Catastrophically creepy caves

On my day off (Wednesday) we went to the Niaux caves.

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Tom and I mucking about at the cave entrance, waiting for the tour to start.

They were naturally formed caves that were lived in by cave men back 11,000 to 17,000 years ago (although they mostly didn’t live in the caves, so shouldn’t be called ‘cave men’).

So we got to the bottom of the hill and found ourselves at the bottom of a very steep and windy road. We started up and came to a car park. We thought we had better park here and walk the rest of the way. It turns out that it was actually just an additional car park and that we were actually supposed to drive the rest of the way up the hill.

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From the main road below, you can see the mouth of the cave, and the road cut into the cllff to reach it.

The next part of the road was very close to the edge and there was a huge drop down to the bottom of the cliff. There were some wooden barriers but in a case of driving off the edge I didn’t think they would be of much use. We got to the top and mucked about for awhile until the tour started.

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The architecturally designed visitor centre at the cave entrance, where the tour left from.

When it finally did start we each got a torch (which frankly didn’t actually help much, it was still almost pitch black). As we walked through the massive cave we got a running commentary from the guide.

FUN FACT: Our guide was allergic to the sunlight and had to put on this cream which made her skin look white.

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A map of the cave network, showing the site of the Salon Noir, about 900m into the cave.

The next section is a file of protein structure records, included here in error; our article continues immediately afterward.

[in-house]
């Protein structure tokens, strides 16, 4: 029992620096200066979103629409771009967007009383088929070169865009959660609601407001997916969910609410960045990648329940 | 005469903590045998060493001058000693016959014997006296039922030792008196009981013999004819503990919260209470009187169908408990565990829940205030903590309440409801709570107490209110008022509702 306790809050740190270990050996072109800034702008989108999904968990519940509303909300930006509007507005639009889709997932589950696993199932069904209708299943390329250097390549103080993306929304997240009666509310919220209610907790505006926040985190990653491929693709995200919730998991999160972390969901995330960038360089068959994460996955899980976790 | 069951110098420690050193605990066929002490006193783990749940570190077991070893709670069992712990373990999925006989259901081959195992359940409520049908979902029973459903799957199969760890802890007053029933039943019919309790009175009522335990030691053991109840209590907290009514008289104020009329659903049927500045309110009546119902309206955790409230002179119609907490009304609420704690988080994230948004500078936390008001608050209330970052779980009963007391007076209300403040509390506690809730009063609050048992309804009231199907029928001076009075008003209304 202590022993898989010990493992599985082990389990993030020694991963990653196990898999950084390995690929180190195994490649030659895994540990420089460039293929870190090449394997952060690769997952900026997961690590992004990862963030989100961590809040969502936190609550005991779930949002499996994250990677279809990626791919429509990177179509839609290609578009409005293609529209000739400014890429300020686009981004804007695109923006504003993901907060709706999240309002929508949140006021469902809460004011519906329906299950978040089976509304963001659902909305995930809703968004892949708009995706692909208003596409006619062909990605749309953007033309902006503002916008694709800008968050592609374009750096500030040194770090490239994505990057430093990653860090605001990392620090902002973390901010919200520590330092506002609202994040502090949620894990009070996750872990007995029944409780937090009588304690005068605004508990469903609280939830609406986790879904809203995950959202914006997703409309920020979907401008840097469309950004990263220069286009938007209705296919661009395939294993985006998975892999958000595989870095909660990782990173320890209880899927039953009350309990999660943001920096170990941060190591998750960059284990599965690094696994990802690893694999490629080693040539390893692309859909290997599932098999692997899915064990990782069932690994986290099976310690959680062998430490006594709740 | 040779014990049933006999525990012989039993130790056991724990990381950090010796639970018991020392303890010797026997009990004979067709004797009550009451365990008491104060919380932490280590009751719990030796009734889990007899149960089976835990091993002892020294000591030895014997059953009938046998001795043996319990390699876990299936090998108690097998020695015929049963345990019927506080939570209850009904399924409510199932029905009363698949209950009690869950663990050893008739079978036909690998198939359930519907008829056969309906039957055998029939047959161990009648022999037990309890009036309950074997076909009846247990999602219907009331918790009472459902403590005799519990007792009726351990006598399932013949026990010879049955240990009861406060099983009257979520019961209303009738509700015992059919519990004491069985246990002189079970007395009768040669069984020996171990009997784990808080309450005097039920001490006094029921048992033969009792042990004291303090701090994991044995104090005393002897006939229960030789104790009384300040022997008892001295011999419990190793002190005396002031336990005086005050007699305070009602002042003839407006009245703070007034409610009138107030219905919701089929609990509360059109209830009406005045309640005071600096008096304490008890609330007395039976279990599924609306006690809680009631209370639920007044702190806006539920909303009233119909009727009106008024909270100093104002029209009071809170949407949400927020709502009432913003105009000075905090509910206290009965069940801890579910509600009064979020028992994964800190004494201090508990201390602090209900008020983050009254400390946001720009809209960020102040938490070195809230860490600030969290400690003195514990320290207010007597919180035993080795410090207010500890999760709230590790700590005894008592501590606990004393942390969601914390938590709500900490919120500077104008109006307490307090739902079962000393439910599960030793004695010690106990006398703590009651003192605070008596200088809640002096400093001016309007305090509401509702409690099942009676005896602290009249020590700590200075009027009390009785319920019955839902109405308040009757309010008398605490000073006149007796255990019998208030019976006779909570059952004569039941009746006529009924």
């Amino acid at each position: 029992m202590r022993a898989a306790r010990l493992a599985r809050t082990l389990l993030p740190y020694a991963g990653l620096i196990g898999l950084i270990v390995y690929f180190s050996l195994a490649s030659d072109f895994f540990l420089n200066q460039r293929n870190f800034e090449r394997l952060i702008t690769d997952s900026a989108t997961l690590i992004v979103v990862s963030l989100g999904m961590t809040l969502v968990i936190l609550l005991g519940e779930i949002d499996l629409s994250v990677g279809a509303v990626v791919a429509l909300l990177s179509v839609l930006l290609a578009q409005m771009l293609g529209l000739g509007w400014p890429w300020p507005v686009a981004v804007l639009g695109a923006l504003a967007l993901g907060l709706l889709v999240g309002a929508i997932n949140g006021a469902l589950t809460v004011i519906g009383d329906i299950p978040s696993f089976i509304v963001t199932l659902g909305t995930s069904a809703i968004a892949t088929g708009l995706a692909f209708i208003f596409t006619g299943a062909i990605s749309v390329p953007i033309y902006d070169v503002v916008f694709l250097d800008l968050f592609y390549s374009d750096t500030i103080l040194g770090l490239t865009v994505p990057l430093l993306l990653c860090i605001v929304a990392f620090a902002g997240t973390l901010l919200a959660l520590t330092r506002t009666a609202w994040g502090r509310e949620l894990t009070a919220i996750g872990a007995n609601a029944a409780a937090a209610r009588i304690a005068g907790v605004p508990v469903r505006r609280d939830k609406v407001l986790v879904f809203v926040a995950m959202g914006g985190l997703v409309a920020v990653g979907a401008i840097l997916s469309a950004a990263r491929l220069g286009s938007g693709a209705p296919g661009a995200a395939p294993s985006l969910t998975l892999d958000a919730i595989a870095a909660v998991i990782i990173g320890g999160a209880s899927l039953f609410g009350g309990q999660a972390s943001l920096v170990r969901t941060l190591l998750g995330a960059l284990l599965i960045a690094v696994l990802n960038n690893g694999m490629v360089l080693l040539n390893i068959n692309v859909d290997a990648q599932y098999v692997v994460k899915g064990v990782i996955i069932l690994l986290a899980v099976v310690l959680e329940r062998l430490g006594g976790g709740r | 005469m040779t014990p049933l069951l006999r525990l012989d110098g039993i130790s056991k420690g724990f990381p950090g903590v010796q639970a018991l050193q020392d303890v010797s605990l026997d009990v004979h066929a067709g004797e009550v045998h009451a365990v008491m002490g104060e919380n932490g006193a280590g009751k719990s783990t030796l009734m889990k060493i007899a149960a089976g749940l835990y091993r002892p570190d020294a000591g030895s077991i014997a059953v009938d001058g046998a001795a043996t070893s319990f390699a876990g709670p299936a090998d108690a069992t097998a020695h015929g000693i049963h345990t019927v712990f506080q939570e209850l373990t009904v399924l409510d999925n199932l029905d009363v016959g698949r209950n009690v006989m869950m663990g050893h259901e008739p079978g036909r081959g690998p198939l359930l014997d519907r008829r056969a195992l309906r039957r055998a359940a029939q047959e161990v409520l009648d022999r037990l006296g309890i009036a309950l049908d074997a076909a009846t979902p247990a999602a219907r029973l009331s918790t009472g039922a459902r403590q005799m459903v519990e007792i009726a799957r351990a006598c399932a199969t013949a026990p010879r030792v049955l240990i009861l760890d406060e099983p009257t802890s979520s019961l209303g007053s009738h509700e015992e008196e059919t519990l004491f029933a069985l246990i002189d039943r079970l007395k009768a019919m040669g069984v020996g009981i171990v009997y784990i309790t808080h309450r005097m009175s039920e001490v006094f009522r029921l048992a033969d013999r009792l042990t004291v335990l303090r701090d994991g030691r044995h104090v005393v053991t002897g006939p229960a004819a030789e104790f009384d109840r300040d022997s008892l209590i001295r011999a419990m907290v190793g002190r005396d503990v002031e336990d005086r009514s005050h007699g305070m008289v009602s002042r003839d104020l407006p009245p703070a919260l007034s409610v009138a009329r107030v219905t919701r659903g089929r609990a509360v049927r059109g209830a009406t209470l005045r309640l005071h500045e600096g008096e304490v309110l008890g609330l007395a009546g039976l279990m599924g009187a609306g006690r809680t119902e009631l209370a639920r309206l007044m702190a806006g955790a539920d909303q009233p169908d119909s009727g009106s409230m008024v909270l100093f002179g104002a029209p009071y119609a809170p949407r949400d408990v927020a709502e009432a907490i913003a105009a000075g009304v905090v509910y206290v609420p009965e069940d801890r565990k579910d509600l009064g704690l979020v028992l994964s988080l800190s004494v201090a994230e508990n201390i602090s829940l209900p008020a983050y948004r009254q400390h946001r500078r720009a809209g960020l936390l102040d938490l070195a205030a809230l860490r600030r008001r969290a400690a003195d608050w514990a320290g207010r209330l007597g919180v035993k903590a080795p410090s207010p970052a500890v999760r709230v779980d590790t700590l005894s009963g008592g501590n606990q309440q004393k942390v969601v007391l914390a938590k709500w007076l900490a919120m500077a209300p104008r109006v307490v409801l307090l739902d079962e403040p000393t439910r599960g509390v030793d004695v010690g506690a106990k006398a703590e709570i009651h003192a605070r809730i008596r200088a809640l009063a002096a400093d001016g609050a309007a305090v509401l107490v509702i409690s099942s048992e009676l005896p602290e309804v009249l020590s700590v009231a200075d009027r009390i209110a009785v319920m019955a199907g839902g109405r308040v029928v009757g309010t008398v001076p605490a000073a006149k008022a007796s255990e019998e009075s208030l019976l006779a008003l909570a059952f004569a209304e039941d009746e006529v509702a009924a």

We finally got to the Black Chamber where all of the paintings were. Apparently it’s called the black chamber because they only used black paint for the paintings. There were lots of paintings of bison which were kind of like their sacred animal, I think. There were also lots of paintings of mountain goats, which were the opposite because they hunted them.

In the Black Chamber we had to turn off our torches and only leave hers on because ours emitted heat and “we wouldn’t want to give the paintings a fever, would we”. (They try to keep this cave at a constant temperature).

There were also some paintings of a weasel except you had to go through some underground lakes to get to it and we didn’t have our diving gear.

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4 thoughts on “Catastrophically creepy caves

  1. Jennifer Andrewes

    These caves were just amazing. Truly remarkable to have the opportunity to see 13,000-year old drawings up close and in such detail. At least two of the more than 80 drawings present, have been carbon dated and are 1,000 years apart. Extraordinary. Their presence raises many more questions than answers, including what may be the earliest evidence of written language through primitive symbols and signs. With an hour and a half underground, and km of rough cave terrain in the dark, thank goodness Nick slept all the way in and some of the way out. I wonder if prehistoric babies ever went that far in…

    Reply

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